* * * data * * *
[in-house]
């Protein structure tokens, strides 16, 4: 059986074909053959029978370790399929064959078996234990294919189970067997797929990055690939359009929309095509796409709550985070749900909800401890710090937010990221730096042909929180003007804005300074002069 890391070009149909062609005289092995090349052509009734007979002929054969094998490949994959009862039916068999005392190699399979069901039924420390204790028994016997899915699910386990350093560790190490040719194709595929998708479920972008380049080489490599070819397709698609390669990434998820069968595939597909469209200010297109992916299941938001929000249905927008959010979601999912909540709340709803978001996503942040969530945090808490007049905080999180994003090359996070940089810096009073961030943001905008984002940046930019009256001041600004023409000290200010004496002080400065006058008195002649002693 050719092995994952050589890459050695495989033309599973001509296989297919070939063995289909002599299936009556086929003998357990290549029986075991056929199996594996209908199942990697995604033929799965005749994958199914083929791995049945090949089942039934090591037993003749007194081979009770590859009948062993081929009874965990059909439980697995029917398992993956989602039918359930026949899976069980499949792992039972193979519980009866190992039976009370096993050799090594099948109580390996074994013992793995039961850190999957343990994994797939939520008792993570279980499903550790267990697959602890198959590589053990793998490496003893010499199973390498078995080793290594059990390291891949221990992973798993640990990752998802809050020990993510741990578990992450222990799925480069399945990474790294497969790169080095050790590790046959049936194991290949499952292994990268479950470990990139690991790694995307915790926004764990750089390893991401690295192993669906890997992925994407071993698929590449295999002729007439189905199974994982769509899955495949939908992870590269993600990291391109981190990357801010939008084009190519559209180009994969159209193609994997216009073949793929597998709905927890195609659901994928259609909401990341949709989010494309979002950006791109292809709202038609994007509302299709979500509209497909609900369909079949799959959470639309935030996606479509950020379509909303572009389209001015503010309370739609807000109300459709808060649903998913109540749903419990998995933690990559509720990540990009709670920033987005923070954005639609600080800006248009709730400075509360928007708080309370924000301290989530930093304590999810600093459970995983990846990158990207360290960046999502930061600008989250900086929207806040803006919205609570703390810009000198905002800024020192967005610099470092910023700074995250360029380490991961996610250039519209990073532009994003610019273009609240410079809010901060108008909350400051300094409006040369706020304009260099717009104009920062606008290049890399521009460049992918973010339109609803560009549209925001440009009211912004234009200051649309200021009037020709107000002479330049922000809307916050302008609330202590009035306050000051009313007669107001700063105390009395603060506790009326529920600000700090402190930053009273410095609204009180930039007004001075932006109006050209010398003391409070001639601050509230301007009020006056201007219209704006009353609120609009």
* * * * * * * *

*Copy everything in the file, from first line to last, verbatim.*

[in-house]
């Protein structure tokens, strides 16, 4: 059986074909053959029978370790399929064959078996234990294919189970067997797929990055690939359009929309095509796409709550985070749900909800401890710090937010990221730096042909929180003007804005300074002069 890391070009149909062609005289092995090349052509009734007979002929054969094998490949994959009862039916068999005392190699399979069901039924420390204790028994016997899915699910386990350093560790190490040719194709595929998708479920972008380049080489490599070819397709698609390669990434998820069968595939597909469209200010297109992916299941938001929000249905927008959010979601999912909540709340709803978001996503942040969530945090808490007049905080999180994003090359996070940089810096009073961030943001905008984002940046930019009256001041600004023409000290200010004496002080400065006058008195002649002693 050719092995994952050589890459050695495989033309599973001509296989297919070939063995289909002599299936009556086929003998357990290549029986075991056929199996594996209908199942990697995604033929799965005749994958199914083929791995049945090949089942039934090591037993003749007194081979009770590859009948062993081929009874965990059909439980697995029917398992993956989602039918359930026949899976069980499949792992039972193979519980009866190992039976009370096993050799090594099948109580390996074994013992793995039961850190999957343990994994797939939520008792993570279980499903550790267990697959602890198959590589053990793998490496003893010499199973390498078995080793290594059990390291891949221990992973798993640990990752998802809050020990993510741990578990992450222990799925480069399945990474790294497969790169080095050790590790046959049936194991290949499952292994990268479950470990990139690991790694995307915790926004764990750089390893991401690295192993669906890997992925994407071993698929590449295999002729007439189905199974994982769509899955495949939908992870590269993600990291391109981190990357801010939008084009190519559209180009994969159209193609994997216009073949793929597998709905927890195609659901994928259609909401990341949709989010494309979002950006791109292809709202038609994007509302299709979500509209497909609900369909079949799959959470639309935030996606479509950020379509909303572009389209001015503010309370739609807000109300459709808060649903998913109540749903419990998995933690990559509720990540990009709670920033987005923070954005639609600080800006248009709730400075509360928007708080309370924000301290989530930093304590999810600093459970995983990846990158990207360290960046999502930061600008989250900086929207806040803006919205609570703390810009000198905002800024020192967005610099470092910023700074995250360029380490991961996610250039519209990073532009994003610019273009609240410079809010901060108008909350400051300094409006040369706020304009260099717009104009920062606008290049890399521009460049992918973010339109609803560009549209925001440009009211912004234009200051649309200021009037020709107000002479330049922000809307916050302008609330202590009035306050000051009313007669107001700063105390009395603060506790009326529920600000700090402190930053009273410095609204009180930039007004001075932006109006050209010398003391409070001639601050509230301007009020006056201007219209704006009353609120609009």